A boy, a girl and a dog are standing together on a long, straight road. Simultaneously, they all start walking in the same direction: The boy at 4 mph, the girl at 3 mph, and the dog trots back and forth between them at 10 mph. Assume all reversals of direction instantaneous.

In one hour, where is the dog and in which direction is he facing?

The dog's position and direction are indeterminate, other than that the dog must be between the boy and girl (endpoints included). To see this, simply time reverse the problem. No matter where the dog starts out, the three of them wind up together in one hour.

This argument is not quite adequate. It is possible to construct problems where the orientation changes an infinite number of times initially, but for which there can be a definite result. This would be the case if the positions at time t are uniformly continuous in the positions at time s, s small.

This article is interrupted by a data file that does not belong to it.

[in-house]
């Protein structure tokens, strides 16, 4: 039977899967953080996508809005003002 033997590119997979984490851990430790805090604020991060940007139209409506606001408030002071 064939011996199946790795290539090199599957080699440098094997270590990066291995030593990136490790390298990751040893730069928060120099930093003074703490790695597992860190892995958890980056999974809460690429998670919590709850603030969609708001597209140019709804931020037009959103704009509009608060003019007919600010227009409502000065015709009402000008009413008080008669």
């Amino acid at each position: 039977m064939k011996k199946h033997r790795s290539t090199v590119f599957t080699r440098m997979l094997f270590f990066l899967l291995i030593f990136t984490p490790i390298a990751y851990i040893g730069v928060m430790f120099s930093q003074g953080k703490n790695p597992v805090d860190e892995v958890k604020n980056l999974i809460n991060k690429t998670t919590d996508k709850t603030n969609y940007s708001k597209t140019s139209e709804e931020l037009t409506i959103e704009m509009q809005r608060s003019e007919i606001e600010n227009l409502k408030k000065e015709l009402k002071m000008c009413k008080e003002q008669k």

But suppose that at time a the dog is with the girl. Then the boy is at 4a, and the time it takes the dog to reach the boy is a/6, because the relative speed is 6 mph. So the time b at which the dog reaches the boy is proportional to a. A similar argument shows that the time the dog next reaches the girl is b + b/13, and is hence proportional to b. This makes the position of the dog at time (t > a) a periodic function of the logarithm of a, and thus does not approach a limit as a -> 0.

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